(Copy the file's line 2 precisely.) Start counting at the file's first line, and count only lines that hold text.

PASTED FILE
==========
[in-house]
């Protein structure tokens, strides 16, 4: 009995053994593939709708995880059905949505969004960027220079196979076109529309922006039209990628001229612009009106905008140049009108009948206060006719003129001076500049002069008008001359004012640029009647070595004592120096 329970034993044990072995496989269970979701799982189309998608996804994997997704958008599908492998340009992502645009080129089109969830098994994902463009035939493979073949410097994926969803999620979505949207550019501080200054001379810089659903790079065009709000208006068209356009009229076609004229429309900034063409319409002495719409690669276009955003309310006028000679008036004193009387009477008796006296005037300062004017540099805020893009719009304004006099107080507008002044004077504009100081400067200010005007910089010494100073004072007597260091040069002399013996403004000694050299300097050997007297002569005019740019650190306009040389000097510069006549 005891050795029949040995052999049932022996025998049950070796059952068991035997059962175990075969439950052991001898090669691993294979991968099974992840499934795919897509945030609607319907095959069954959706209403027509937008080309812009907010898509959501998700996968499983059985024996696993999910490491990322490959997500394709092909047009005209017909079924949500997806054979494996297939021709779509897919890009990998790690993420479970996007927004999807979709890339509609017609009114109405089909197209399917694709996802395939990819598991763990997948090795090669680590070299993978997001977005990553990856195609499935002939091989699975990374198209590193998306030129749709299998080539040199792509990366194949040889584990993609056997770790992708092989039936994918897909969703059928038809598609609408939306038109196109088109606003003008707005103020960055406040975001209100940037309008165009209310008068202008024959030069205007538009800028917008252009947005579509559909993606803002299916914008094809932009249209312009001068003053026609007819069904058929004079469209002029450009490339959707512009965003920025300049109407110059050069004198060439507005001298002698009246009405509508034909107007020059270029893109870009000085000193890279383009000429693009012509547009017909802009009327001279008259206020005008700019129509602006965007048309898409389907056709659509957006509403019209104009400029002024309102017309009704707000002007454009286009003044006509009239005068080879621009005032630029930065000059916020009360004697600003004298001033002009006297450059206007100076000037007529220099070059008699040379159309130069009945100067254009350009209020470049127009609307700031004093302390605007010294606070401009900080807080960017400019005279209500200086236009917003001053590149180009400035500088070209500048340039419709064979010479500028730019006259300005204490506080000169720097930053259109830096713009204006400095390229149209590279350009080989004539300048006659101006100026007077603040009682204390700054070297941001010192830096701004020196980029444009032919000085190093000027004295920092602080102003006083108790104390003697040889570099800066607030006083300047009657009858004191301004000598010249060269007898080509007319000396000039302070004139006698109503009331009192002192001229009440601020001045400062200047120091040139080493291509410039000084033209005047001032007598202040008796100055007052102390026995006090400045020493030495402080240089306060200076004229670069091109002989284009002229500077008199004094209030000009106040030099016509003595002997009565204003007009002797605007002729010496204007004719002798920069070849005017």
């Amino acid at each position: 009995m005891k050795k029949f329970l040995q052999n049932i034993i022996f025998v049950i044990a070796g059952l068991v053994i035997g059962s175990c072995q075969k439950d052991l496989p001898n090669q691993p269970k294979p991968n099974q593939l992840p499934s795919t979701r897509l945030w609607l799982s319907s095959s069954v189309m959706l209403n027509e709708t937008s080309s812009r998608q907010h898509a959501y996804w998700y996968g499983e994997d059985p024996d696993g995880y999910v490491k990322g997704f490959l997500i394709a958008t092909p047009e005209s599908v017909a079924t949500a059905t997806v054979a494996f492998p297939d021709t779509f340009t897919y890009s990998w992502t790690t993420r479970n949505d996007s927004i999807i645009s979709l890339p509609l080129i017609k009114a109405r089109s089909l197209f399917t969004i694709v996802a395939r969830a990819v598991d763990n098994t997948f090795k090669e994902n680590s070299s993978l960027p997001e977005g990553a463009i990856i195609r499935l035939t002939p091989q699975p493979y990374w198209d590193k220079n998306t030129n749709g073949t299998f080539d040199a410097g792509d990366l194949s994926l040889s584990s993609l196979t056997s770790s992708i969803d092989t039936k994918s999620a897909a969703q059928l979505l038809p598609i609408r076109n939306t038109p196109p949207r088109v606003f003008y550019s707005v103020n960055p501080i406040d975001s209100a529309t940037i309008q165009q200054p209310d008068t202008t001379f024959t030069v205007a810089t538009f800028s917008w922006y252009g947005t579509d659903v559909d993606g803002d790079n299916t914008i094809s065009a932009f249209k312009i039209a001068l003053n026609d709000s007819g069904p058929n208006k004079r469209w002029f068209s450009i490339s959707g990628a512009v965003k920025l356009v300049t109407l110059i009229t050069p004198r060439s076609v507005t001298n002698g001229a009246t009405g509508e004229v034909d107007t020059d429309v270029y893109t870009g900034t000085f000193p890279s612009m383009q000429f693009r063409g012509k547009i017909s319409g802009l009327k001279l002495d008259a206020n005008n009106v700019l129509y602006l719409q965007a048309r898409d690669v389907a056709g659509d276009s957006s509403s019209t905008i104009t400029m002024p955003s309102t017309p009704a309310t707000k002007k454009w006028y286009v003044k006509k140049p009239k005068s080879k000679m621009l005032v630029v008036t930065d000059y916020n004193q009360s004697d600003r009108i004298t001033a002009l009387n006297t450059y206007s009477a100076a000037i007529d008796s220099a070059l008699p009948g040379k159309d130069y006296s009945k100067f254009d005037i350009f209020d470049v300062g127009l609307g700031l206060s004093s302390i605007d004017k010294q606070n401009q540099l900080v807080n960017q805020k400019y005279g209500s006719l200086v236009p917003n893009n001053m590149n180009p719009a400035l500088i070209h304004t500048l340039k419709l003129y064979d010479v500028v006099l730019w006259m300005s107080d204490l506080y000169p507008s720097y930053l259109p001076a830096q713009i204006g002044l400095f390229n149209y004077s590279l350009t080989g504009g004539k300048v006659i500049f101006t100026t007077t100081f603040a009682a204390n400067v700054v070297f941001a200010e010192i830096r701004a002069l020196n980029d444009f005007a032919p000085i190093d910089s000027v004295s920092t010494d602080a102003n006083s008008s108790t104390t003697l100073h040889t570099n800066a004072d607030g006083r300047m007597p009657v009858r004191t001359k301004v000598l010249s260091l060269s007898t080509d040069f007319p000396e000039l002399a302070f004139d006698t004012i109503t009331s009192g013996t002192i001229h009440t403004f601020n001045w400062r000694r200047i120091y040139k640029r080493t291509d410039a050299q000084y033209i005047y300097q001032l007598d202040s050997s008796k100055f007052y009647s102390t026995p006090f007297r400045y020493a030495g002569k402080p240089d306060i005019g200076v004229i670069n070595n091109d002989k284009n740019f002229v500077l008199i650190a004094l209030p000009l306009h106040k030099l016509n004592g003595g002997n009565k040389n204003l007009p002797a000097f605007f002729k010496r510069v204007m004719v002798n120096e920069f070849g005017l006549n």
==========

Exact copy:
């Protein structure tokens, strides 16, 4: 009995053994593939709708995880059905949505969004960027220079196979076109529309922006039209990628001229612009009106905008140049009108009948206060006719003129001076500049002069008008001359004012640029009647070595004592120096 329970034993044990072995496989269970979701799982189309998608996804994997997704958008599908492998340009992502645009080129089109969830098994994902463009035939493979073949410097994926969803999620979505949207550019501080200054001379810089659903790079065009709000208006068209356009009229076609004229429309900034063409319409002495719409690669276009955003309310006028000679008036004193009387009477008796006296005037300062004017540099805020893009719009304004006099107080507008002044004077504009100081400067200010005007910089010494100073004072007597260091040069002399013996403004000694050299300097050997007297002569005019740019650190306009040389000097510069006549 005891050795029949040995052999049932022996025998049950070796059952068991035997059962175990075969439950052991001898090669691993294979991968099974992840499934795919897509945030609607319907095959069954959706209403027509937008080309812009907010898509959501998700996968499983059985024996696993999910490491990322490959997500394709092909047009005209017909079924949500997806054979494996297939021709779509897919890009990998790690993420479970996007927004999807979709890339509609017609009114109405089909197209399917694709996802395939990819598991763990997948090795090669680590070299993978997001977005990553990856195609499935002939091989699975990374198209590193998306030129749709299998080539040199792509990366194949040889584990993609056997770790992708092989039936994918897909969703059928038809598609609408939306038109196109088109606003003008707005103020960055406040975001209100940037309008165009209310008068202008024959030069205007538009800028917008252009947005579509559909993606803002299916914008094809932009249209312009001068003053026609007819069904058929004079469209002029450009490339959707512009965003920025300049109407110059050069004198060439507005001298002698009246009405509508034909107007020059270029893109870009000085000193890279383009000429693009012509547009017909802009009327001279008259206020005008700019129509602006965007048309898409389907056709659509957006509403019209104009400029002024309102017309009704707000002007454009286009003044006509009239005068080879621009005032630029930065000059916020009360004697600003004298001033002009006297450059206007100076000037007529220099070059008699040379159309130069009945100067254009350009209020470049127009609307700031004093302390605007010294606070401009900080807080960017400019005279209500200086236009917003001053590149180009400035500088070209500048340039419709064979010479500028730019006259300005204490506080000169720097930053259109830096713009204006400095390229149209590279350009080989004539300048006659101006100026007077603040009682204390700054070297941001010192830096701004020196980029444009032919000085190093000027004295920092602080102003006083108790104390003697040889570099800066607030006083300047009657009858004191301004000598010249060269007898080509007319000396000039302070004139006698109503009331009192002192001229009440601020001045400062200047120091040139080493291509410039000084033209005047001032007598202040008796100055007052102390026995006090400045020493030495402080240089306060200076004229670069091109002989284009002229500077008199004094209030000009106040030099016509003595002997009565204003007009002797605007002729010496204007004719002798920069070849005017």